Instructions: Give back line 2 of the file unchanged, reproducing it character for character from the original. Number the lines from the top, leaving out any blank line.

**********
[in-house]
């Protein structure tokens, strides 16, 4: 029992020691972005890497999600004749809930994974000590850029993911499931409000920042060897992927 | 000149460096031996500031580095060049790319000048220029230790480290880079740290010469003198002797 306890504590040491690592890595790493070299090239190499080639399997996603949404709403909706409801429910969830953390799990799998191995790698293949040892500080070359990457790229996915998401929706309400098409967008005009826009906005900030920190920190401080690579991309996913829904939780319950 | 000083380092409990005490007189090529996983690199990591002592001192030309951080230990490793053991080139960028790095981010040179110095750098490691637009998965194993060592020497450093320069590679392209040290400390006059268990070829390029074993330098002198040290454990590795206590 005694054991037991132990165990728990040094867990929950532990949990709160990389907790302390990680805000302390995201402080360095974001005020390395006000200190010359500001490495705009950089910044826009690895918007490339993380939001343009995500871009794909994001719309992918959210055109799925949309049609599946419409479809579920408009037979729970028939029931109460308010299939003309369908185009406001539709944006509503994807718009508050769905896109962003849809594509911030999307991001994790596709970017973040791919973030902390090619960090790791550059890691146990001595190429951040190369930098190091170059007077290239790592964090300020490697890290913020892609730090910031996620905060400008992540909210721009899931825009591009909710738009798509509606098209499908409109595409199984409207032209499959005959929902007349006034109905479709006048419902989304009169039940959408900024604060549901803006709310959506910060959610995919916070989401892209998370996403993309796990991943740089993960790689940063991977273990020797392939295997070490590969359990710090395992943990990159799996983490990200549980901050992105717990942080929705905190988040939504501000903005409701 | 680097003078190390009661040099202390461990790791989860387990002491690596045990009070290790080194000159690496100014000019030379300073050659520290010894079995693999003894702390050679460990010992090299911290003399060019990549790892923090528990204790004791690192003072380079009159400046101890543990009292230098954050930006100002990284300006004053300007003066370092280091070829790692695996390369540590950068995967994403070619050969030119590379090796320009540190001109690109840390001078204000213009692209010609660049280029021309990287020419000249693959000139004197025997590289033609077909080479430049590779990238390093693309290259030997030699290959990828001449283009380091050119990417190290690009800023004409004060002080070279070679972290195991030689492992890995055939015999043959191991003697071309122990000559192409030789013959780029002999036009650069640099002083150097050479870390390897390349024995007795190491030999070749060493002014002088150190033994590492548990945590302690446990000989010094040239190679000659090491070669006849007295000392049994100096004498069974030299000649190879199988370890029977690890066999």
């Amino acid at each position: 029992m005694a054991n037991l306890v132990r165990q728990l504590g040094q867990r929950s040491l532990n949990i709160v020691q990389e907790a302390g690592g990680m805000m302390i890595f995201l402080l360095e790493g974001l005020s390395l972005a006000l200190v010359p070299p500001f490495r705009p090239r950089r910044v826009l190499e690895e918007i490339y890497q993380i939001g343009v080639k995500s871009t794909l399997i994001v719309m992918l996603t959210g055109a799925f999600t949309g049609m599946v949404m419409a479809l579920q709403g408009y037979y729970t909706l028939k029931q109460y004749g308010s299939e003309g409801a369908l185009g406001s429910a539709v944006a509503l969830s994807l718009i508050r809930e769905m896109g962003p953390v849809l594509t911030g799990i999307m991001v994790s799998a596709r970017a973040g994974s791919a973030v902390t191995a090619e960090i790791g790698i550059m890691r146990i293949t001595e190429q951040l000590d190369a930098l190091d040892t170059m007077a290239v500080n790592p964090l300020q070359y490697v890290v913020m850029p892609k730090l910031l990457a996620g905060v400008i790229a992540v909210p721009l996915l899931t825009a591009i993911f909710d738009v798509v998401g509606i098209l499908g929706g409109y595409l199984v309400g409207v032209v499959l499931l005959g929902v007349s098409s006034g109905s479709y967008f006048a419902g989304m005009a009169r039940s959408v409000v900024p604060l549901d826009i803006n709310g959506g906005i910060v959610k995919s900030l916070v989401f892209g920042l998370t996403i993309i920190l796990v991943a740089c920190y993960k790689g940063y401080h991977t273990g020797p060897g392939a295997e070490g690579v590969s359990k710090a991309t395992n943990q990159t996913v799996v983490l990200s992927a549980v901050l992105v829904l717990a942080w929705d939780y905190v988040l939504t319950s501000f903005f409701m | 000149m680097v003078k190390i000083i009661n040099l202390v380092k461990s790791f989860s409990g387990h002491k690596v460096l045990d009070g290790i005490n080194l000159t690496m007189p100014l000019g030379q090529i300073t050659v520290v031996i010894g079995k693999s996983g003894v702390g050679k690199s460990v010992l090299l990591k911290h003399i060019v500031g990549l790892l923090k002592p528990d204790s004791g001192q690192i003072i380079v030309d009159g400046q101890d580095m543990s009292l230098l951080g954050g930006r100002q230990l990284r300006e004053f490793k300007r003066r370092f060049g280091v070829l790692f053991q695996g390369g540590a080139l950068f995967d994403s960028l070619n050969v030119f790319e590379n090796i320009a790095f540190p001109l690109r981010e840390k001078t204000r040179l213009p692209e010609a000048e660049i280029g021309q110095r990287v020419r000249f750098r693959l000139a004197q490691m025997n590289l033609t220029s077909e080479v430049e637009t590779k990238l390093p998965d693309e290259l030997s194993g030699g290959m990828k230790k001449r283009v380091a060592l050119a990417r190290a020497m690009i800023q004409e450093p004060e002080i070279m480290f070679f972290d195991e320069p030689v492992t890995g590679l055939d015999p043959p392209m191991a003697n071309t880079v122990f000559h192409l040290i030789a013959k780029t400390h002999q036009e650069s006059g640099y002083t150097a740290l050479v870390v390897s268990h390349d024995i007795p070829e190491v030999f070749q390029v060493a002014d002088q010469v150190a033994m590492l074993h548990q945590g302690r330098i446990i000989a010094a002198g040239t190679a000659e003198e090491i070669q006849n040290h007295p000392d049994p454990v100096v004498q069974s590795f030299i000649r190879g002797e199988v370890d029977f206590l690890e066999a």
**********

């Protein structure tokens, strides 16, 4: 029992020691972005890497999600004749809930994974000590850029993911499931409000920042060897992927 | 000149460096031996500031580095060049790319000048220029230790480290880079740290010469003198002797 306890504590040491690592890595790493070299090239190499080639399997996603949404709403909706409801429910969830953390799990799998191995790698293949040892500080070359990457790229996915998401929706309400098409967008005009826009906005900030920190920190401080690579991309996913829904939780319950 | 000083380092409990005490007189090529996983690199990591002592001192030309951080230990490793053991080139960028790095981010040179110095750098490691637009998965194993060592020497450093320069590679392209040290400390006059268990070829390029074993330098002198040290454990590795206590 005694054991037991132990165990728990040094867990929950532990949990709160990389907790302390990680805000302390995201402080360095974001005020390395006000200190010359500001490495705009950089910044826009690895918007490339993380939001343009995500871009794909994001719309992918959210055109799925949309049609599946419409479809579920408009037979729970028939029931109460308010299939003309369908185009406001539709944006509503994807718009508050769905896109962003849809594509911030999307991001994790596709970017973040791919973030902390090619960090790791550059890691146990001595190429951040190369930098190091170059007077290239790592964090300020490697890290913020892609730090910031996620905060400008992540909210721009899931825009591009909710738009798509509606098209499908409109595409199984409207032209499959005959929902007349006034109905479709006048419902989304009169039940959408900024604060549901803006709310959506910060959610995919916070989401892209998370996403993309796990991943740089993960790689940063991977273990020797392939295997070490590969359990710090395992943990990159799996983490990200549980901050992105717990942080929705905190988040939504501000903005409701 | 680097003078190390009661040099202390461990790791989860387990002491690596045990009070290790080194000159690496100014000019030379300073050659520290010894079995693999003894702390050679460990010992090299911290003399060019990549790892923090528990204790004791690192003072380079009159400046101890543990009292230098954050930006100002990284300006004053300007003066370092280091070829790692695996390369540590950068995967994403070619050969030119590379090796320009540190001109690109840390001078204000213009692209010609660049280029021309990287020419000249693959000139004197025997590289033609077909080479430049590779990238390093693309290259030997030699290959990828001449283009380091050119990417190290690009800023004409004060002080070279070679972290195991030689492992890995055939015999043959191991003697071309122990000559192409030789013959780029002999036009650069640099002083150097050479870390390897390349024995007795190491030999070749060493002014002088150190033994590492548990945590302690446990000989010094040239190679000659090491070669006849007295000392049994100096004498069974030299000649190879199988370890029977690890066999």